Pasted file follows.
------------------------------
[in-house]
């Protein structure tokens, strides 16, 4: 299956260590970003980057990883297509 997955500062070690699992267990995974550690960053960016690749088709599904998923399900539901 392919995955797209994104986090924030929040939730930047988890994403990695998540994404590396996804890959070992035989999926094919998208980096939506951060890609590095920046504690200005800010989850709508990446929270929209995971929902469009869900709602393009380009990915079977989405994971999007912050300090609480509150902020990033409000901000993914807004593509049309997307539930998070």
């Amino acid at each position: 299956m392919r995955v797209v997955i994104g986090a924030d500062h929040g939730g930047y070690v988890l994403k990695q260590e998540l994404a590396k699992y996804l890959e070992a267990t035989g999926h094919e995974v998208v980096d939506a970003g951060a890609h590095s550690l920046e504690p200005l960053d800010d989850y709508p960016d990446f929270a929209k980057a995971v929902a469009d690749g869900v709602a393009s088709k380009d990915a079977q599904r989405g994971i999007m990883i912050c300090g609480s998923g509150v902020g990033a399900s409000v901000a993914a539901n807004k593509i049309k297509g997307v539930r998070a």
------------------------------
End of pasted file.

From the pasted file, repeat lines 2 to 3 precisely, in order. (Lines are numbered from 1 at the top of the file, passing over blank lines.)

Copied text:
């Protein structure tokens, strides 16, 4: 299956260590970003980057990883297509 997955500062070690699992267990995974550690960053960016690749088709599904998923399900539901 392919995955797209994104986090924030929040939730930047988890994403990695998540994404590396996804890959070992035989999926094919998208980096939506951060890609590095920046504690200005800010989850709508990446929270929209995971929902469009869900709602393009380009990915079977989405994971999007912050300090609480509150902020990033409000901000993914807004593509049309997307539930998070």
């Amino acid at each position: 299956m392919r995955v797209v997955i994104g986090a924030d500062h929040g939730g930047y070690v988890l994403k990695q260590e998540l994404a590396k699992y996804l890959e070992a267990t035989g999926h094919e995974v998208v980096d939506a970003g951060a890609h590095s550690l920046e504690p200005l960053d800010d989850y709508p960016d990446f929270a929209k980057a995971v929902a469009d690749g869900v709602a393009s088709k380009d990915a079977q599904r989405g994971i999007m990883i912050c300090g609480s998923g509150v902020g990033a399900s409000v901000a993914a539901n807004k593509i049309k297509g997307v539930r998070a």